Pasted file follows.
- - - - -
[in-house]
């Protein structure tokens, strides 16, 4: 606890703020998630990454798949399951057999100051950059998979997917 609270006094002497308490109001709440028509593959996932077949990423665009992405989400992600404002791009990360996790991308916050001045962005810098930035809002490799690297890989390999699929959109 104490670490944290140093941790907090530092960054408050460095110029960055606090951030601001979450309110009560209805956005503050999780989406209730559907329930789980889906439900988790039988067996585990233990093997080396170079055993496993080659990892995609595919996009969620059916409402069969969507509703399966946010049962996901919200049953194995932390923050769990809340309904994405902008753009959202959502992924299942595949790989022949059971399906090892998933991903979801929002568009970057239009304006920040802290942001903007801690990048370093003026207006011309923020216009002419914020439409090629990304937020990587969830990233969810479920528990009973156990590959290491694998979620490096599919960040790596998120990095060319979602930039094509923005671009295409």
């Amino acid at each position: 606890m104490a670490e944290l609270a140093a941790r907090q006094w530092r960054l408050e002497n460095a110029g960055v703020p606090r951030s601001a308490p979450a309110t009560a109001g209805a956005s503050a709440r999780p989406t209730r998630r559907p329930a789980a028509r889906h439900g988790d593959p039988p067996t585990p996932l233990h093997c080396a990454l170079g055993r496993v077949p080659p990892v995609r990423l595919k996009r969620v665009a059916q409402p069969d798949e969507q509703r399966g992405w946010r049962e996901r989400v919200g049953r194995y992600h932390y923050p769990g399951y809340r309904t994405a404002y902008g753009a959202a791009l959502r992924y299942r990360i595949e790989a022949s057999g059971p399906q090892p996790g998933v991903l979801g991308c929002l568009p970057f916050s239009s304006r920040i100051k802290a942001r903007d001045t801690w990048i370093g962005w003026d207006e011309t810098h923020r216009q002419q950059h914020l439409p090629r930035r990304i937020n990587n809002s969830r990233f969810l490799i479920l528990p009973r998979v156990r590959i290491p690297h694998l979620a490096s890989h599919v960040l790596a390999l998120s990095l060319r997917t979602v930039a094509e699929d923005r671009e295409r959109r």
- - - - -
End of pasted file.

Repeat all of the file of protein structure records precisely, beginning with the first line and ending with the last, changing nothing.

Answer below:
[in-house]
């Protein structure tokens, strides 16, 4: 606890703020998630990454798949399951057999100051950059998979997917 609270006094002497308490109001709440028509593959996932077949990423665009992405989400992600404002791009990360996790991308916050001045962005810098930035809002490799690297890989390999699929959109 104490670490944290140093941790907090530092960054408050460095110029960055606090951030601001979450309110009560209805956005503050999780989406209730559907329930789980889906439900988790039988067996585990233990093997080396170079055993496993080659990892995609595919996009969620059916409402069969969507509703399966946010049962996901919200049953194995932390923050769990809340309904994405902008753009959202959502992924299942595949790989022949059971399906090892998933991903979801929002568009970057239009304006920040802290942001903007801690990048370093003026207006011309923020216009002419914020439409090629990304937020990587969830990233969810479920528990009973156990590959290491694998979620490096599919960040790596998120990095060319979602930039094509923005671009295409």
């Amino acid at each position: 606890m104490a670490e944290l609270a140093a941790r907090q006094w530092r960054l408050e002497n460095a110029g960055v703020p606090r951030s601001a308490p979450a309110t009560a109001g209805a956005s503050a709440r999780p989406t209730r998630r559907p329930a789980a028509r889906h439900g988790d593959p039988p067996t585990p996932l233990h093997c080396a990454l170079g055993r496993v077949p080659p990892v995609r990423l595919k996009r969620v665009a059916q409402p069969d798949e969507q509703r399966g992405w946010r049962e996901r989400v919200g049953r194995y992600h932390y923050p769990g399951y809340r309904t994405a404002y902008g753009a959202a791009l959502r992924y299942r990360i595949e790989a022949s057999g059971p399906q090892p996790g998933v991903l979801g991308c929002l568009p970057f916050s239009s304006r920040i100051k802290a942001r903007d001045t801690w990048i370093g962005w003026d207006e011309t810098h923020r216009q002419q950059h914020l439409p090629r930035r990304i937020n990587n809002s969830r990233f969810l490799i479920l528990p009973r998979v156990r590959i290491p690297h694998l979620a490096s890989h599919v960040l790596a390999l998120s990095l060319r997917t979602v930039a094509e699929d923005r671009e295409r959109r």